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Just a couple of weeks after the grand reopening of ex-Rainbow Venue Blackbox, the owners published a lengthy Facebook statement announcing its immediate closure. In it, they put forward that the reason for the sudden closure was a series of noise complaints from the residents of a newly-developed 3-bedroom apartment built next door, putting the existing venue in a precarious situation.
Now unlike the multi-faceted, passionate and difficult discussions that follow club licensing in the wake of drug-related deaths in clubs, such as the one that embroiled Birmingham following the closure of the iconic Rainbow Venues last winter, the issue of venue closures related to noise complaints is often framed as demographics of the populations squaring off against each other in a large-scale culture battle. It’s stuffy old codgers vs. free spirited twenty-somethings. It’s boring-bastard cleanshirt office drones trying to get 8 hours sleep vs. corduroy-clad student ravers trying to get high. Perhaps it’s time to look deeper.
Like the issue of drugs, the ‘anti-social noise’ debate presents an opportunity for private developers to hijack sensitive community issues and start siphoning out profits. And despite the 2016 amendment to legislation that demanded that planning authorities must consider the noise impacts from pre-existing businesses, the circumstances of the closure of Blackbox shows that the enforcement of the law is playing second fiddle to the commercial interests of city developers.
In 2013, legislation was put through that gave developers more power over inner-city space, allowing greater and greater amounts of commercial property to be turned into residential premises, pushing up housing density and property price and pushing the poor and underprivileged to the margins. It’s only in areas like Digbeth, on the fringes of the inner-city, that venues like Blackbox, Lab11 and Rainbow could both attract hundreds of punters and be able to pay upkeep on the property. The mistake was assuming that residential development would stop in the centre.
The nature of capitalist development means businesses must accumulate infinite resources to turn into infinite commodities in a never-ending cycle of expansion. In the context of residential property, this means more and more space must be bought up, redeveloped and sold on as private accommodation. Factors such as nightlife, community and culture are beside the point, unless they too can be turned into profit.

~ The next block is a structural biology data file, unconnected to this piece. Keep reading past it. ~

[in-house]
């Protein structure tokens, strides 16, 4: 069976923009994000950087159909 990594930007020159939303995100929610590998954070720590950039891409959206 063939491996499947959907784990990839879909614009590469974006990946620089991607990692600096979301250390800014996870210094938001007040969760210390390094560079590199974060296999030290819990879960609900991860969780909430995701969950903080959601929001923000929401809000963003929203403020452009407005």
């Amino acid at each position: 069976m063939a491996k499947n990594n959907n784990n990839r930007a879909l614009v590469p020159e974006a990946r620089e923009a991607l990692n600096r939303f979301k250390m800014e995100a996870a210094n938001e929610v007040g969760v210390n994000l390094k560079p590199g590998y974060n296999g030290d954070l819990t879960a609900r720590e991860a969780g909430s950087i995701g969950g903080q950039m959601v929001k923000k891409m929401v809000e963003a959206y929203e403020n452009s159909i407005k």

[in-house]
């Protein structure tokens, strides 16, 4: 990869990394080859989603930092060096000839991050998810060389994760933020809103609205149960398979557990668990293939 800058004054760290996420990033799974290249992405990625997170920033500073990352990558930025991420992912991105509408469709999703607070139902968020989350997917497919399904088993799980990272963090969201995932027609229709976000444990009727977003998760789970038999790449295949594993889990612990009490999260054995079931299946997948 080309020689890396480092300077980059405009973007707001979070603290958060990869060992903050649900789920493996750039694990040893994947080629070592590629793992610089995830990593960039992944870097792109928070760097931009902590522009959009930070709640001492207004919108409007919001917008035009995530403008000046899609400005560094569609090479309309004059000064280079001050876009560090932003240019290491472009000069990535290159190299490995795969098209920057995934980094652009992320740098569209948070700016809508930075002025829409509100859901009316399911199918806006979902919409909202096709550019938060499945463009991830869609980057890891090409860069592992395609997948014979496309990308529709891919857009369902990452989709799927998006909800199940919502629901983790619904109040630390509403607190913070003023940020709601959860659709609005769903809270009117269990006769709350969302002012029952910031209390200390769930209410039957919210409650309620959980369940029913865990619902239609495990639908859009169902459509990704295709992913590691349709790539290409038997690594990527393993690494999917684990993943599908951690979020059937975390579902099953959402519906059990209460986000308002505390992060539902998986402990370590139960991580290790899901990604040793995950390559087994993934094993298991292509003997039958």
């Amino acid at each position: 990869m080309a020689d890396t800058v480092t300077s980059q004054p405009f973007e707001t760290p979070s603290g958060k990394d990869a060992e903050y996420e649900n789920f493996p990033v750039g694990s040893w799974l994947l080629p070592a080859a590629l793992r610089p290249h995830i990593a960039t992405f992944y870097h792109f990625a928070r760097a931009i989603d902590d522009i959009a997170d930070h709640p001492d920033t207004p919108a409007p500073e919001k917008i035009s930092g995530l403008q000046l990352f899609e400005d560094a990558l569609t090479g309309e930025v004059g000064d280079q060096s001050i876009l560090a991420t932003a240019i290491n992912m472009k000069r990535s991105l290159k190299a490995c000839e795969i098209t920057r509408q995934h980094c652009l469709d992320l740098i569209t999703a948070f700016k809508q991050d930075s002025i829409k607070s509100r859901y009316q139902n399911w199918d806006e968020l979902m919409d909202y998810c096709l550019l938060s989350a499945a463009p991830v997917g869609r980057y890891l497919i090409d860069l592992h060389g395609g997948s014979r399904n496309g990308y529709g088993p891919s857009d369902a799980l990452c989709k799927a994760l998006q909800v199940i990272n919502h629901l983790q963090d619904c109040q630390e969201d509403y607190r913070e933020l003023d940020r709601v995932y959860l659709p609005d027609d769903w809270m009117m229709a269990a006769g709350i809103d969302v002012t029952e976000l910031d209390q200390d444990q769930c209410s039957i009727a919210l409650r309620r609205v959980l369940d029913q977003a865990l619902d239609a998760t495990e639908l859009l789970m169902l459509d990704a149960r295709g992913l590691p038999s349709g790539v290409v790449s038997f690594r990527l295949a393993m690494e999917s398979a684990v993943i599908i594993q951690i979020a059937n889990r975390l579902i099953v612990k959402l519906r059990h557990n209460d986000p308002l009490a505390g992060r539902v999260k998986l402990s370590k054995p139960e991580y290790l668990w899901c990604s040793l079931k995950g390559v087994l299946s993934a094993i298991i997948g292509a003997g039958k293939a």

When the resources of one space are sucked dry, developers begin to look elsewhere, and if there is an undesirable aspect to a space they might look for a way to get rid of it. Like developing property around the space and letting the inevitable noise complaints do the rest. And if you thought a reference to capital was too on-the-nose, one of the biggest developers currently operating in Birmingham centre proudly calls itself Capital & Centric, emblazoning it on the side of its developments like the flag of an occupying army.
When considering that many small businesses and clubs in Birmingham’s outlying neighbourhoods are usually run for reasons other than making profit, and that Birmingham City Council a) possesses significant power as to whether a venue can continue operating or not and b) has been notoriously trigger happy when it comes to revoking licenses in the past, the choice of the Blackbox owners to jump ship is tragic but understandable. An issue that faces club-owners nationwide, the draconian conditions of the Licensing Act squeezes venues until they can’t bear it any longer. This needs to change, and at the rate that nightclubs and music venues are disappearing, it needs to change fast.
If you ever find yourself in Manchester, you might take a trip to the old site of the Hacienda and find what now stands in its place; the Hacienda Apartments, a grim omen of gentrification’s past and future. It is the fate that awaits all independent nightlife, all cultural diversity, all non-corporate space in Birmingham and beyond if the current rate of closures continues. Nostalgia for things that no longer exist, commodified and sold back to us with none of the freedom of the original, by the same shapeless corporation that closed it in the first place.
Collective community action, ironically the very thing under threat, forms a key component of the fightback against venue closures. Existing initiatives like the Music Venue Trust offer a lifeline to some independent venues, but more crucially there needs to be an effort on the part of the people of the affected cities, including Birmingham, to push the government into tighter regulation of tyrannical inner-city developers. Without it, we risk losing the gritty beauty of the second city entirely.